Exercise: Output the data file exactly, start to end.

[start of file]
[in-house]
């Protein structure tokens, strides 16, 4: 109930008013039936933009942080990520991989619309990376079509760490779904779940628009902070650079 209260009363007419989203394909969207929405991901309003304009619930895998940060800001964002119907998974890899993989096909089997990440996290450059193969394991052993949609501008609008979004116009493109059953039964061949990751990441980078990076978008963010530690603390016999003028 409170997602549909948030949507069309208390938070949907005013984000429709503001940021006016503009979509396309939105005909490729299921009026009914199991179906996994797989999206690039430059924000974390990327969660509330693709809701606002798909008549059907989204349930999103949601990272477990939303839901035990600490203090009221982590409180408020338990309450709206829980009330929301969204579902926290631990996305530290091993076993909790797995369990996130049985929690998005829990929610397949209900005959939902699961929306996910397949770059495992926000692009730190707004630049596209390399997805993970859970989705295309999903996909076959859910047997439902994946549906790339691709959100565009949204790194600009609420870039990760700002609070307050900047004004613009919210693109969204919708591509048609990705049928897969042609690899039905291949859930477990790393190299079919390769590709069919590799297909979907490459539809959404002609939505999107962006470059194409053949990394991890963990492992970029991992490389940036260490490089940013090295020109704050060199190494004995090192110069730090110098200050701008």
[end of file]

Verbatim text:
[in-house]
């Protein structure tokens, strides 16, 4: 109930008013039936933009942080990520991989619309990376079509760490779904779940628009902070650079 209260009363007419989203394909969207929405991901309003304009619930895998940060800001964002119907998974890899993989096909089997990440996290450059193969394991052993949609501008609008979004116009493109059953039964061949990751990441980078990076978008963010530690603390016999003028 409170997602549909948030949507069309208390938070949907005013984000429709503001940021006016503009979509396309939105005909490729299921009026009914199991179906996994797989999206690039430059924000974390990327969660509330693709809701606002798909008549059907989204349930999103949601990272477990939303839901035990600490203090009221982590409180408020338990309450709206829980009330929301969204579902926290631990996305530290091993076993909790797995369990996130049985929690998005829990929610397949209900005959939902699961929306996910397949770059495992926000692009730190707004630049596209390399997805993970859970989705295309999903996909076959859910047997439902994946549906790339691709959100565009949204790194600009609420870039990760700002609070307050900047004004613009919210693109969204919708591509048609990705049928897969042609690899039905291949859930477990790393190299079919390769590709069919590799297909979907490459539809959404002609939505999107962006470059194409053949990394991890963990492992970029991992490389940036260490490089940013090295020109704050060199190494004995090192110069730090110098200050701008």